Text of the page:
Sandy Darity:  That kind of question came up the other day. Kirsten and I both said, well, just imagine a world in which the typical Black household in the United States had the equivalent of about $1 million in additional resources, say in 2019 dollars, if you will. Actually, it would probably be 1.2 million in a household before. Think about the range of opportunities, options, and also capacity to exercise political influence that those resources might provide them with. And then we begin to talk about having a very, very different world.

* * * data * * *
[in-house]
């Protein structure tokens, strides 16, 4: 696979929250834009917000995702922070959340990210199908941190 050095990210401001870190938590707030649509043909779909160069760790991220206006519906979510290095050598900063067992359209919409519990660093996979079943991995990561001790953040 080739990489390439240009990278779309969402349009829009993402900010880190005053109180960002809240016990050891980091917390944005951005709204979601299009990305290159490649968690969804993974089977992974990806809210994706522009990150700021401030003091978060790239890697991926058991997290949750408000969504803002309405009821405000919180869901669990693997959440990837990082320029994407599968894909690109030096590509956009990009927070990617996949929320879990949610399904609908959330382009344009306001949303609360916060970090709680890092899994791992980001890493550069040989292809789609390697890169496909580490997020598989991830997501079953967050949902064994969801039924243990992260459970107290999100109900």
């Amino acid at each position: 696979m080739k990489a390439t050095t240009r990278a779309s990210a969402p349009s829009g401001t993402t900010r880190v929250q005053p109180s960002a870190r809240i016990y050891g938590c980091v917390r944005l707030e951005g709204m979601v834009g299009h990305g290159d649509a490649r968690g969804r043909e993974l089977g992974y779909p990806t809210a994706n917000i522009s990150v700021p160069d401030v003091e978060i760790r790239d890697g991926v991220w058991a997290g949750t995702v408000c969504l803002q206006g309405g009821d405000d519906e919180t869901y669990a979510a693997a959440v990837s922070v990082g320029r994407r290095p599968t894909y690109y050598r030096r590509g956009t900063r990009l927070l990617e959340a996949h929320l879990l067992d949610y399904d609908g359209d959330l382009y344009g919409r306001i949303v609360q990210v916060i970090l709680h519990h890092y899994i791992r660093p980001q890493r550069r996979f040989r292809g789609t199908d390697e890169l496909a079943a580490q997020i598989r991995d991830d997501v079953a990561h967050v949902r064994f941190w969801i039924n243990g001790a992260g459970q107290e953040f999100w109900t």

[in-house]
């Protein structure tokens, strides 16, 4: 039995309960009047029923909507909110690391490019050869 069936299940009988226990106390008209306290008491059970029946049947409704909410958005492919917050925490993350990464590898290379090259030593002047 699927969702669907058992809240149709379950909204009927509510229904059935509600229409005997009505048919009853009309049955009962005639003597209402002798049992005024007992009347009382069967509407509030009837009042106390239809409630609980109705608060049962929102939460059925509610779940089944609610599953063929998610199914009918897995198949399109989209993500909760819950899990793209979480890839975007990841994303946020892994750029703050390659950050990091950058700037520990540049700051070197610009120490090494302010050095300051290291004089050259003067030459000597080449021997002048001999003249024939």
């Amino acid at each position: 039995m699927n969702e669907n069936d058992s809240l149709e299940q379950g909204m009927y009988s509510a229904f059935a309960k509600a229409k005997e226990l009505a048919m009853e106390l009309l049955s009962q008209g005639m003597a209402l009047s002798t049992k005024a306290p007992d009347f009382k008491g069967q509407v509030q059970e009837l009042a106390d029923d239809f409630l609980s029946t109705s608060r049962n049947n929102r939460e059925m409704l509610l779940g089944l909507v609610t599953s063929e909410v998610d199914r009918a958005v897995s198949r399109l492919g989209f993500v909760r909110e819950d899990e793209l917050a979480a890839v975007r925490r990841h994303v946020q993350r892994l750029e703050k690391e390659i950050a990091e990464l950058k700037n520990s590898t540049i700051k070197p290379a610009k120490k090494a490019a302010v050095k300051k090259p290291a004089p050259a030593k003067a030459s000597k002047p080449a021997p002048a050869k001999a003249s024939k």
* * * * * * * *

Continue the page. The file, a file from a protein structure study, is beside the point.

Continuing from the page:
Scott Ferguson:  Yeah, that’s exactly the answer that I was thinking of. I appreciate it on multiple levels. One, as an advocate for public money, I’m very skeptical, I’m very critical of certain, let’s say, mainstream, liberal ambivalences and moralizing around money and imagining that money is something that’s … It’s mere instrumentality, or it’s merely about private wealth acquisition and greed, or it’s somehow empty. And I think your response suggests that money is not empty private greed; money is a substantive, multifaceted, medium and social and political relationship that dearly matters for all of us, including those of us who have been structurally deprived for centuries.